There are some instances where mocking and calling people out forcefully are in demand. When you care about someone personally and they make self-destructive decisions, it might help. (Note I said might.) When someone wants to impose policies to the detriment of individuals using force, say, by replacing capitalism (the economic system of people being left alone to make their own decisions and persue their own self-interest, and which also led to the greatest rise in prosperity in human history) with socialism (the economic system of the central government owning the means of production and imposing its decisions on the people, and which also led to the one of the highest death tolls in human history), I think it’s fair to call such people “tyrants,” “wannabe mass murderers,” and other such names, because let’s face it, that’s the end result of their ideas. On religion, I’ve always held that we shouldn’t necessarily try to embarrass people in public, but in private, if someone says something that is either on its face absurd or deeply offensive, you should call them out on it and basically say “This is why you look like an idiot.” And no, you’re not being rude; they are, for demanding you believe something that is patently absurd and has no evidence. That is rude to any intellectual person.

But what about erasing gluten from your diet? I’ve thought about it…and it just doesn’t rise to anywhere near the same level. When the gluten sensitive start a campaign to ban gluten and use government to meddle more in our diets, call me. I’ll be there to denounce it. But for now, I can’t get that upset. I still find it personally annoying when there’s someone who claims they have this sensitivity and forces us to revolve all lunch plans around them (unless we order separately or it doesn’t affect our decision model much, and most people I know don’t make themselves the center of attention), but how annoyed can I really get? Calling people “whiners” for personal dietary choices is unfair and inappropriate. As long as they’re not harming you, you shouldn’t be using that kind of language. Maybe you think it’s silly – you can definitely say it in that way – but they’re not whiners. That’s just being unnecessarily mean. You don’t have to eat a gluten free diet, you can go off and choose what you want to eat. That’s the point of a free market society: individuals being allowed to make their own decisions. You make yours, they make theirs, you respect each others’ choices, we’re all good.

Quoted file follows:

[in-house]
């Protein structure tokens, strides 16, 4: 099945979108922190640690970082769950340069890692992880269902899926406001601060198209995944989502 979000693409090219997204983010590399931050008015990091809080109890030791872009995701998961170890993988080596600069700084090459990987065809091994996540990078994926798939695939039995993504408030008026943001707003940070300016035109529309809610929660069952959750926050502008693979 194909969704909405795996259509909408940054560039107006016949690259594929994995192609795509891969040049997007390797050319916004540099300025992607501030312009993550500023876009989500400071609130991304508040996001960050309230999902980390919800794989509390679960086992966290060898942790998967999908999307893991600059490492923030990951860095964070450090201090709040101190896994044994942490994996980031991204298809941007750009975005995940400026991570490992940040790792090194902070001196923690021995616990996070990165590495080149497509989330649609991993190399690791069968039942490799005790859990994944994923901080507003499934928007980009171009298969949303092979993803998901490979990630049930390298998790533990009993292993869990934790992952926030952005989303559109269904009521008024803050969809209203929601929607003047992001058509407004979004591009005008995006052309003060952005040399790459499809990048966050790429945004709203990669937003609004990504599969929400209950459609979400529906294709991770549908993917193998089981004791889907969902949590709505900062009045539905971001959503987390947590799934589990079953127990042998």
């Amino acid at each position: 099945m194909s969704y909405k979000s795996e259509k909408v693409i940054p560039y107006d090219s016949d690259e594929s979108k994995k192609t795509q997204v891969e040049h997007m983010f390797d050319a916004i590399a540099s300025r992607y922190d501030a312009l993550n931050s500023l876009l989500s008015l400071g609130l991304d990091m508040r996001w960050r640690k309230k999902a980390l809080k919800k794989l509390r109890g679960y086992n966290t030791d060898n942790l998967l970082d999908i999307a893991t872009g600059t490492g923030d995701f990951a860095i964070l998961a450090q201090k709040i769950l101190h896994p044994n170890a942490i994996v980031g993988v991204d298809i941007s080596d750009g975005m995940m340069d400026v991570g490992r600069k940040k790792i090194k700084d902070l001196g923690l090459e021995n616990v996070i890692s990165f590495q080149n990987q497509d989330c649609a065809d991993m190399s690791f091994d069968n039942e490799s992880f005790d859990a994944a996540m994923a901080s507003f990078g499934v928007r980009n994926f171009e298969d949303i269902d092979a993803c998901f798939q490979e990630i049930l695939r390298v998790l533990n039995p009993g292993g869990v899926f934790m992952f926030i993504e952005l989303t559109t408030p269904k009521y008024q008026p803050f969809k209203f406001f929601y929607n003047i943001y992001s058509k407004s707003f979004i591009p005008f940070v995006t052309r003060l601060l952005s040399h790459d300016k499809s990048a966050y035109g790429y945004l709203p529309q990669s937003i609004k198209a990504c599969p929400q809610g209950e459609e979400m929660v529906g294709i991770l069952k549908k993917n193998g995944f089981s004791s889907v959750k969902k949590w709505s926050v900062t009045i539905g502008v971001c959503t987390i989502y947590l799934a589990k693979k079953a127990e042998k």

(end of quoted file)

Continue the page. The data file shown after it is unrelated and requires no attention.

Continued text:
Usually, when people say they are hurt, I have the Stephen Fry response. Not here, however. In this case, I am being a jerk, somewhat, over a rather unimportant issue that doesn’t directly affect me. That’s just unnecessary and rude. I won’t actually apologize for posting the article, as I think it was actually fairly detailed and really informative. I do wish the authors had chosen a less hostile headline, though. I also hope I didn’t cause too much serious discomfort by posting it, and I will try to be more attentive in the future.

But for pete’s sakes, don’t get me started on those raw vegans. Holy crap…

Not Iraq. Not Gaza. Not Ukraine. This is #Ferguson, Missouri.

Featured image from Radley Balko’s Facebook page. I didn’t see any prohibitions on sharing, but I will take it down if requested.

The above scene is not from some third world country. It is from Ferguson, Missouri, where a young black man was gunned down by police.

Here’s another picture, from another friend’s Facebook wall:

Ferguson Police 2


These are not Army soldiers. This is a local municipal police department in a city of 21,000 people. Why on Earth would they need cops with full body armor, gas masks, and assault vehicles? Maybe this can be some explanation (taken from Twitter):

Meanwhile, the local government has completely shut reporters out of the city:

Journalists encountered a threatening response from police as they tried to cover the protests in Ferguson, the Missouri town that has been upended by the police killing of Michael Brown, an unarmed black teenager.

While there was a spate of looting on Sunday night, Monday’s demonstrations were peaceful. Protestors faced tear gas and rubber bullets from officers trying to break their ranks up. At the same time, police told local media to get out of the area.

This is not America. This is the purview of a third world tinpot dictatorship, not the leader of the free world and the greatest democracy in the world. Period. They do not need to be stomping people just laying on the ground, or engaging in illegal chokehold manuevers to kill a man who was only selling untaxed cigarettes. Or getting a warrant to conduct a horribly invasive anal probe eight times for “drugs” on the flimsiest of evidence. Or firing dozens of rounds through a van full of children. Or any other terrible acts by police.

Slowly, over the past several years, the police have been transformed from a law enforcement agency to a sort of Russian style “Internal Troops” division. Do we really want to import Putinism over here to the United States?

It is past time for Americans to wake up to this and demand action. Demand that police face the full consequences of their actions. Demand that “paid administrative leave” be ended. Demand the mindlessly stupid War on Drugs is declared over, and demand that out of control cops are reigned back in. Demand that cop cameras be used everywhere, and can’t be altered or lost by the cops they cover.

This madness needs to end. We are the nation that leads the free world. Time to act like it.


RIP, Robin Williams: Let’s Stop Suicide Being An Avenue to Peace